Urbantrout Diaries 6: Taking the Fight to Invasive Non-native Species
This month our intrepid urban angler has taken the gloves off (or rather put them on...) and is fighting back against the aliens...
In the course of exploring many urban rivers – often with the business end of a fly rod – I’ve found it a constant source of wonder that these once-lifeless waterways could have recovered so swiftly, and so successfully. Catching trophy-sized trout and grayling in post-industrial rivers flowing through the middle of Sheffield, south London or Sowerby Bridge is something that still hasn’t got old for me, and I suspect it never will.
But even whilst relishing the totally counterintuitive wonder of urban fly-fishing, a sense of deep disquiet has been creeping up on me. So many of these rivers, so recently brought back from the dead, are now at real risk of slipping away from us again. And this time it’s not the threat of pollution that’s putting them in danger, it’s the immediate prospect of strangulation by invasive non-native species (often abbreviated to INNS).
Although I’d heard of the so-called ‘Big Three’ – Himalayan balsam, Japanese knotweed, and giant hogweed – and even seen the first of these smothering the banks of the Wear in Durham during my college rowing days, I got my first real sense of the danger of INNS whilst researching Trout in Dirty Places on the Ballinderry River in Northern Ireland. Thanks to years of understandable neglect during the Troubles, when most people had other things to worry about, ten-foot battalions of giant hogweed marched down this lovely little river’s banks. Eventually the stands of massive, toxic plants became so thick that local anglers could hardly fish the river at all between May and September if they wanted to avoid third-degree burns inflicted by the plant’s sun-activated sap.
Later, in the parks and school playgrounds along the Afon Lwyd, I learned from the Wye & Usk Foundation’s Tom Richards that the best way of dealing with both giant hogweed and Japanese knotweed is spraying or injecting their stems with glyphosate - a process requiring intensive training and certification, which I’ve now taken myself as part of the Wandle Trust’s efforts to get on top of INNS in our own catchment.
But in the meantime, I’d started seeing those INNS everywhere. Literally everywhere.
From Devon to the Dolomites, the Big Three seemed spookily focused on destroying riverbanks from above, while signal crayfish and mitten crabs tunnelled into them from below – all of them dumping silt straight into the local fish populations’ spawning beds. (Alarming recent research confirms that a kilometre-long infestation of Himalayan balsam could deposit as much as 10 tonnes of silt into your river every year). Meanwhile, across every media platform, headlines suggested that at least two species of so-called ‘killer shrimp’ might have arrived on these shores via rowing boats, kayaks or other water sports equipment – a reminder that biosecurity awareness really needs to cut across almost all sports and outdoor activities.
That’s why, when my publishers floated the idea of a tightly-focused handbook, containing all the information an ordinary member of the public might need to start getting organised and fighting back against this all-angled invasion, I didn’t take much persuading. With advice from key people in Defra, the Environment Agency and Ireland’s Central Fisheries Board, I put together a hit-list of 40-plus species and started to write…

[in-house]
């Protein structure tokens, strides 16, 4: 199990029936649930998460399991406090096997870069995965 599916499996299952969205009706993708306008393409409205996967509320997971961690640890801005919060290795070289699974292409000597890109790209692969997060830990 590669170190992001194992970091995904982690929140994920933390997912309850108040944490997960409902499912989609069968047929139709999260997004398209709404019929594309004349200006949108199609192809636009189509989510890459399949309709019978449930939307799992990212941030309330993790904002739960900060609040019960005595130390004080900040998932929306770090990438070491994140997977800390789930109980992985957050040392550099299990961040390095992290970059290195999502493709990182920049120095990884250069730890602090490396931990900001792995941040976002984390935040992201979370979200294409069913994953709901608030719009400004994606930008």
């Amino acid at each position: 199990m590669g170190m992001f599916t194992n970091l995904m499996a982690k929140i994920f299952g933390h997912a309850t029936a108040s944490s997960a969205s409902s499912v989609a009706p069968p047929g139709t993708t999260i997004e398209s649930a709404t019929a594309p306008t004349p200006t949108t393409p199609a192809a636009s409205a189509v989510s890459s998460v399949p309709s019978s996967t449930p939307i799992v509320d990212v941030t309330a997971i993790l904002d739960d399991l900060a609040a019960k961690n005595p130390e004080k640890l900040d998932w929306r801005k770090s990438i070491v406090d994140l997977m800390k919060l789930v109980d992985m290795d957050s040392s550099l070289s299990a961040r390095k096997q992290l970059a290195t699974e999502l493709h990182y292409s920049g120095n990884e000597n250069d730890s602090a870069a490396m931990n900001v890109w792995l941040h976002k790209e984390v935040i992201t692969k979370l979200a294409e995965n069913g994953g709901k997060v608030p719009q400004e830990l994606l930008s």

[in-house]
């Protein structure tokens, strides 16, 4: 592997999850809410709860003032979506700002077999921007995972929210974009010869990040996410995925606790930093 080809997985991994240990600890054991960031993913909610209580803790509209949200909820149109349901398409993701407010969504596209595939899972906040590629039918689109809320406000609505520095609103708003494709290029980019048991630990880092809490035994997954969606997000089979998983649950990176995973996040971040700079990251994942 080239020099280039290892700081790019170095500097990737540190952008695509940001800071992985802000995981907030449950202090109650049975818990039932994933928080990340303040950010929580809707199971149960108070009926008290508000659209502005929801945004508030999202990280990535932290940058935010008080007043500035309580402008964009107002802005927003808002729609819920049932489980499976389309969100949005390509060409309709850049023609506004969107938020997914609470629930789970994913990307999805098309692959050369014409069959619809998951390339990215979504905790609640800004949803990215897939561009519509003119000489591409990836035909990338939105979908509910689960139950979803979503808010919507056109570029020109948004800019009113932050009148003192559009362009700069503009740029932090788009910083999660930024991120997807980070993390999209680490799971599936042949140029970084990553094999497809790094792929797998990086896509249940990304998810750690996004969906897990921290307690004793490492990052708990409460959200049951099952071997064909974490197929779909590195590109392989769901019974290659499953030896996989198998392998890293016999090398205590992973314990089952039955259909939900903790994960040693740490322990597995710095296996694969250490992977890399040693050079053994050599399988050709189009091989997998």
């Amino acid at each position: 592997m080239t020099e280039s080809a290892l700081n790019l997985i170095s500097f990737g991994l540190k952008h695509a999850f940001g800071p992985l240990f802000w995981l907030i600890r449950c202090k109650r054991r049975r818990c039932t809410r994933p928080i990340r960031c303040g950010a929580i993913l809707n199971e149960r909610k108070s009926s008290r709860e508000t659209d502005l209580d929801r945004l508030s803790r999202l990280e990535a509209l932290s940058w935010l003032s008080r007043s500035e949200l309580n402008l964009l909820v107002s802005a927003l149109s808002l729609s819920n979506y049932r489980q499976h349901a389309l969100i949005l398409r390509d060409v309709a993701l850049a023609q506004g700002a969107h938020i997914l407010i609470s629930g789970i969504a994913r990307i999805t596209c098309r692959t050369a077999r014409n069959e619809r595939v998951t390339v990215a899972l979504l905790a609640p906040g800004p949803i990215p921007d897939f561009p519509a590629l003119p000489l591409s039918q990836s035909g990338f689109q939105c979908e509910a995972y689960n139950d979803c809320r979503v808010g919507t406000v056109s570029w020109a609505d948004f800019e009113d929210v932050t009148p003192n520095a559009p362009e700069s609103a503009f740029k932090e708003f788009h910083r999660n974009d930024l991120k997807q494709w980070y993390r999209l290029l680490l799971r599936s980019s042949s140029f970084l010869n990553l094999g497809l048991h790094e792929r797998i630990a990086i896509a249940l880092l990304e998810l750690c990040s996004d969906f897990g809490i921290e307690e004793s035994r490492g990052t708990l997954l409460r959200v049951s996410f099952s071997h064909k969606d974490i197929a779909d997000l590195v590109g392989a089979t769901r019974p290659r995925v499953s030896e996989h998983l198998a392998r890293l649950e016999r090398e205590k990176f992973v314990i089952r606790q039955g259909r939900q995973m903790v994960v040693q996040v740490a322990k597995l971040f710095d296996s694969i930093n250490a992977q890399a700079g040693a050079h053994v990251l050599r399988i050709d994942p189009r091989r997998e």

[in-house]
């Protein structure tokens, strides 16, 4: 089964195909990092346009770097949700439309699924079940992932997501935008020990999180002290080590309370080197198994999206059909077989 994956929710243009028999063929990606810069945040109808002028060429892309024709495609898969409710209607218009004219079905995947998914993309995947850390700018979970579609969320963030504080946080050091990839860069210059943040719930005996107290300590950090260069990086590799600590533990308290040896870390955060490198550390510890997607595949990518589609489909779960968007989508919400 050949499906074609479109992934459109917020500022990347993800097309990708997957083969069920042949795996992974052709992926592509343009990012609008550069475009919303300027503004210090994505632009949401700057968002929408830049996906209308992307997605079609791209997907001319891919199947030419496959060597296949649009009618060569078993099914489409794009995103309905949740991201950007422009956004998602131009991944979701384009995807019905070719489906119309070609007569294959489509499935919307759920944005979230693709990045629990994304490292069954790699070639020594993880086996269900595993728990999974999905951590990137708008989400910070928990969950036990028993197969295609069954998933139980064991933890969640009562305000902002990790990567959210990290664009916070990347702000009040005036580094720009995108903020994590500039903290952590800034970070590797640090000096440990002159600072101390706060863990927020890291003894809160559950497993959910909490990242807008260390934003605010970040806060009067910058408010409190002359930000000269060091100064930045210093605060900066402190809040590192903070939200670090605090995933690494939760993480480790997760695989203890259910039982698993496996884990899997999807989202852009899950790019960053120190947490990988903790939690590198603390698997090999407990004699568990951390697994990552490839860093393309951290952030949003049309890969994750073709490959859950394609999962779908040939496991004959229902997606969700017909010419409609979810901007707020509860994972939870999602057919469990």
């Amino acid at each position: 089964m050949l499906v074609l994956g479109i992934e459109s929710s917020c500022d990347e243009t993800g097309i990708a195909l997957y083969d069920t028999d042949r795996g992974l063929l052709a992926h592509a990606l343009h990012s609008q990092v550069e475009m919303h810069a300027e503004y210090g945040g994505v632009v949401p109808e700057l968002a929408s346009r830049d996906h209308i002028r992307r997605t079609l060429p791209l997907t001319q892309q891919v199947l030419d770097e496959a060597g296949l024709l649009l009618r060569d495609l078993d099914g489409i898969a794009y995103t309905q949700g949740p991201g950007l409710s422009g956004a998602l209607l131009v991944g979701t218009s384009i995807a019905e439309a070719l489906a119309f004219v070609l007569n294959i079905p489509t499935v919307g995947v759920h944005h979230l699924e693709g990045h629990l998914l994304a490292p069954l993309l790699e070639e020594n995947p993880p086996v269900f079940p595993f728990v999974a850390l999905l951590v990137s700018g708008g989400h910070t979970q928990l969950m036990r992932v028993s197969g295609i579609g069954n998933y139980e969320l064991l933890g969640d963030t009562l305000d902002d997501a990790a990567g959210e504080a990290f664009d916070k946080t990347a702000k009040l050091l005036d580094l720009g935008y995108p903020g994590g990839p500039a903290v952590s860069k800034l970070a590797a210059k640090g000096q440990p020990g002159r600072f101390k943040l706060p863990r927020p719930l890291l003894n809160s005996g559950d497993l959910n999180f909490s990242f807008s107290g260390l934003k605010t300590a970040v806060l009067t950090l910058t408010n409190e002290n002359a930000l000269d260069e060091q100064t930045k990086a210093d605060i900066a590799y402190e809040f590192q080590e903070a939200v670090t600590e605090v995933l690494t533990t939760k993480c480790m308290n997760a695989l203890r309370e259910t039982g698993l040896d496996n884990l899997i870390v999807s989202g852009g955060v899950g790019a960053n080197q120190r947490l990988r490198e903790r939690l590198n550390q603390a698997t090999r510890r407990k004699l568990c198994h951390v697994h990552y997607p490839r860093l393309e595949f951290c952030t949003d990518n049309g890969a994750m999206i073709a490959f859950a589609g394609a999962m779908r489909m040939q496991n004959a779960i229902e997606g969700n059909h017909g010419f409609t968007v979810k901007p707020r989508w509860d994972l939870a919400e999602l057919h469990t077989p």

About a year later, The Pocket Guide to Balsam Bashing – and how to tackle other Invasive Non-Native Species is the result. It covers all the worst and most actionable threats to the British and Irish environment, from Japanese knotweed, signal crayfish and floating pennywort to mink, invasive deer, grey squirrels, Asian longhorn beetles and a variety of pathogens like chalara (ash dieback) and chytrid fungus. It provides practical advice on what to do about all of them, including legal aspects and useful links to many organisations which may be able to assist your efforts. It’s the book I wish I’d had when I started out in river restoration.
And if it helps to stop the Wandle, Irwell, Tame, Torridge, or any of my other favourite rivers and landscapes (or yours) being strangled by INNS, I’ll consider it a job well done.
The Pocket Guide to Balsam Bashing – and how to tackle other Invasive Non-Native Species is published by Merlin Unwin Books on 08 May 2014, priced at £7.99 and you can read a full review here on Flyfishing.co.uk shortly!
ABOUT THE AUTHOR
Theo is a freelance marketing, fly-fishing and environmental writer. He’s also Chairman of Trustees of the Wandle Trust, and founding editor of Urbantrout.net a website and eco-brand dedicated to urban fly-fishing and river restoration improvements.
Theo’s trailblazing book Trout in Dirty Places: 50 rivers to fly-fish for trout and grayling in the UK’s town and city centres was published by Merlin Unwin Books in 2012.
Articles by the same author
- Brexit - What Are The Implications For The Environment?
- Urbantrout Diaries 9: A Year of Mending Urban Rivers: Part 3
- Urbantrout Diaries 8: A Year of Mending Urban Rivers: Part 2
- Urbantrout Diaries 7: A Year of Mending Urban Rivers: Part 1
- Urbantrout Diaries 6: Taking the Fight to Invasive Non-native Species
- Urbantrout Diaries 5: Wet Weather in Wincanton
- Urbantrout Diaries 4: Spawning Time
- Urbantrout Diaries 3: Discovering the Dour
- The Urbantrout Diaries 2: Bashing Balsam
- The Urbantrout Diaries: Spinners in South London